Wednesday, January 30, 2008


by Rabbi Baruch Binyamin Hakohen Melman

Everybody knows that the dove with the olive branch is the symbol of peace. It's even the logo for the 1969 Woodstock Music Festival. But why is that exactly? The dove's return to Noah's ark with an olive branch symbolized a new era of peace. Granted, after the flood narrative's depiction of the violent end of life excepting the ark's inhabitants, any harbinger of the receding waters deserved an elevated status, for humanity will now be entering a pristine dawn of a new covenantal moral awakening. It is a cultural assumption that such a linkage exists. But this is only derived from an implicit contextual understanding. Can there be yet an even deeper connection?

Only in Parshas Yisro is there an explicit, yet concealed, connection between the dove and the idea of peace (shalom) per se, where we see hints in the text which reveal a hidden link between Noah and Yisro. The key factor lies in understanding that the first time a word appears in the Torah is the foundational prism by which to understand all subsequent usages of that word throughout the Torah (espoused by Rabbi Tzadok Hakohen, an early Hassidic Kabbalistic master).

The word SHaLaCH (sent) is the explicit link. The dove was sent out to bring proof of the receding waters so that Noah and his family could free themselves of the confinement of the ark and begin life anew. Israel, quite dovelike, was thrust out of the confining Egyptian ark (Mitzrayim-MeTZeR/confinement) to seek freedom and to bring a new awareness for humanity that freedom is the birthright of all peoples and that tyranny and despotism are evils that must fail/fall. Here is the SHaLaCH, or "sending" comparison. This is the foundational basis of the link between these two narratives.

In Parshas B'SHaLaCH we see Yisrael as the Yonah (dove) for Humanity. The rising and falling waters of the Yam Suf drown the violence prone Egyptians, echoing the drowning of the generation of the flood who were corrupt- and violent (Hamas).But the linkage goes even deeper in Parshas Yisro. Jethro (Yitro), Moses' Father-in-law, meets up with B'nei Yisrael once they leave Egypt. He brings with him Moshe's wife, Tzipporah (literally BIRD) who had been SENT home earlier (achar SHiLuCHeha- EX 18:2). So here is the dove parallelism.

In the flood narrative the dove returns to the ark with an ALeH Zayit, an Olive branch. ALeH is spelled ayin lamed hey. In this week's parsha (EX 18:12) Yisro takes an OLaH uZevachim (burnt offerings and other sacrifices for G*d) as an expression of praise to G*d for Israel's deliverance. OLaH and ALeh are both spelled with the same letters - ayin-lamed-hey. They are only vowelized differently. And this is the first time OLaH appears after we see the same word in the context of an ALeH (literally leaf). And the letter zayin is shared by both the words Zayit (olive branch) and Zevachim (burnt offerings). Israel, having emerged from the world wide deluge of the Holocaust as a burnt offering, wants peace more than any other nation on earth. But the peace of life as opposed to the peace of the grave. And thus the olive branch analogy.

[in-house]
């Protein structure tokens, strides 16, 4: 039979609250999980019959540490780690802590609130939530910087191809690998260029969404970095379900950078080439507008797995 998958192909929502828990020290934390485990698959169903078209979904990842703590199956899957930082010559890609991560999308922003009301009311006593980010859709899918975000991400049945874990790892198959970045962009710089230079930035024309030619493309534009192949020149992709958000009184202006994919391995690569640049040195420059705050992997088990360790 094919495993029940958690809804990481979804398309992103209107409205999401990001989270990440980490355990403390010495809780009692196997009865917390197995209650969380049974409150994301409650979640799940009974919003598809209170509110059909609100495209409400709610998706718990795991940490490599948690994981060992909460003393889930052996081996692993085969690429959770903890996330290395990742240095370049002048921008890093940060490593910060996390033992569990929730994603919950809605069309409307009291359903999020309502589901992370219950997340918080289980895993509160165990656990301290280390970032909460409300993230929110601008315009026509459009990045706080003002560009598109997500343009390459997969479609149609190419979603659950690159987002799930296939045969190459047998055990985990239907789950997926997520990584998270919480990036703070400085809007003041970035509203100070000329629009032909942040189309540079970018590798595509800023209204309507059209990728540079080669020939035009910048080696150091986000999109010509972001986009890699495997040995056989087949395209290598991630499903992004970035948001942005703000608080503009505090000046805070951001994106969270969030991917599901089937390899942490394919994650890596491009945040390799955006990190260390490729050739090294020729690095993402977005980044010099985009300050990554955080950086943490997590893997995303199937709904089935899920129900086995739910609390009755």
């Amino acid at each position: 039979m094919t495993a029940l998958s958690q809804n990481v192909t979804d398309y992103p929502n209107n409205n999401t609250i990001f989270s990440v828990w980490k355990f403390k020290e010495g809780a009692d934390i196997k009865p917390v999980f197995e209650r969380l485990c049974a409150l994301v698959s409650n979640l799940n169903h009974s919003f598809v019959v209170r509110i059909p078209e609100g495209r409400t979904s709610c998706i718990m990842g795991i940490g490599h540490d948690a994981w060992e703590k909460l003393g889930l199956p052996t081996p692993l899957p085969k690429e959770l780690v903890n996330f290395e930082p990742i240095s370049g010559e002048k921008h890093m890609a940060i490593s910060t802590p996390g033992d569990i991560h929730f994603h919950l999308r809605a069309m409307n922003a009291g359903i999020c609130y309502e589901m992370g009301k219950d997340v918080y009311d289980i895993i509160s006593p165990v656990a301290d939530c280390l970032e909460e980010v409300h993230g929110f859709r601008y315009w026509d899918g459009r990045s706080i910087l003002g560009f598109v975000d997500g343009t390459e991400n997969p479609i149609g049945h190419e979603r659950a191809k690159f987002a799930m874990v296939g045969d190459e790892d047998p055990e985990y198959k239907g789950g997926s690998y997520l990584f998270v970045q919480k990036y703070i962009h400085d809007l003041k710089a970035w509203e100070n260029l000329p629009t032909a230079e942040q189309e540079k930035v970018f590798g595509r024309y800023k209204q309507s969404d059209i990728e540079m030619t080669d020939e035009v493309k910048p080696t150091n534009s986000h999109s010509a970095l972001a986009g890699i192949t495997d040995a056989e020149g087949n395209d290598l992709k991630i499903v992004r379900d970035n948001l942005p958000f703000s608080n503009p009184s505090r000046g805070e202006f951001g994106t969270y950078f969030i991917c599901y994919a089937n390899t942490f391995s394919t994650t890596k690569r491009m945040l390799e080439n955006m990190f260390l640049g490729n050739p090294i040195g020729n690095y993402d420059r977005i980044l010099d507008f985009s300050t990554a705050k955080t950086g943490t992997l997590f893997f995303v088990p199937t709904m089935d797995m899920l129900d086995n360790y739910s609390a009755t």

Finally, Jethro gives his sage advice to Moses to appoint capable G*d fearing leaders (anshei chayil) to administer justice to thousands, hundreds, fifties and tens. Moses would only see the hardest cases. He concludes, saying (EX 18:23): "if you agree to this and G*d concurs, you will be able to survive. This entire nation will then also be able to attain its goal of PEACE/SHALOM." And so finally- the peace connection.

Freedom and survival are thus not ends in themselves. Ultimately, the goal is to live covenantally in PEACE. So finally we see the explicit linkage between the dove and peace. This linkage traverses time and terrain, and involves the utilization of esoteric hints, and yet is clearly there for those who have the eyes and the inclination to see it.

The Torah employs holy gentiles each time as the heralds of a new covenantal relationship between humanity and G*d. Noah brings humanity to a new "Rainbow Covenant" expressing ethical monotheism, while Jethro (pre-conversion) appears in the narrative immediately before the Theophany of the Ten Commandments, where his kehuna status (priesthood- literally intermediary servant) is echoed by the Covenant of Sinai, whereby Israel becomes a Nation of Priests and a Holy People in order to convey a modeling of ethical monotheistic teachings to all humankind.

The Torah is truly universal- a blueprint for the transformation of human consciousness, both Jew and gentile. It is a narrative of successive covenants. Noah's rainbow covenant symbolized humanity's embrace of ethical monotheism. Israel's Sinai covenant symbolized G*d's embrace of a nation molded by the imprint of slavery and genetically programmed to aspire to peace and freedom for both themselves and the world at large. The dream of peace, love and musical harmony of the Woodstock Nation is mirrored by that of the Hebrew Nation's Shabbos Kodesh Sabbath Day. And while the earth is once more filled with Hamas, may both Israel and all humanity finally come to soon see a real and lasting SHALOM/PEACE in our day and for all time. And may all the doves yet fly again soon. Amen.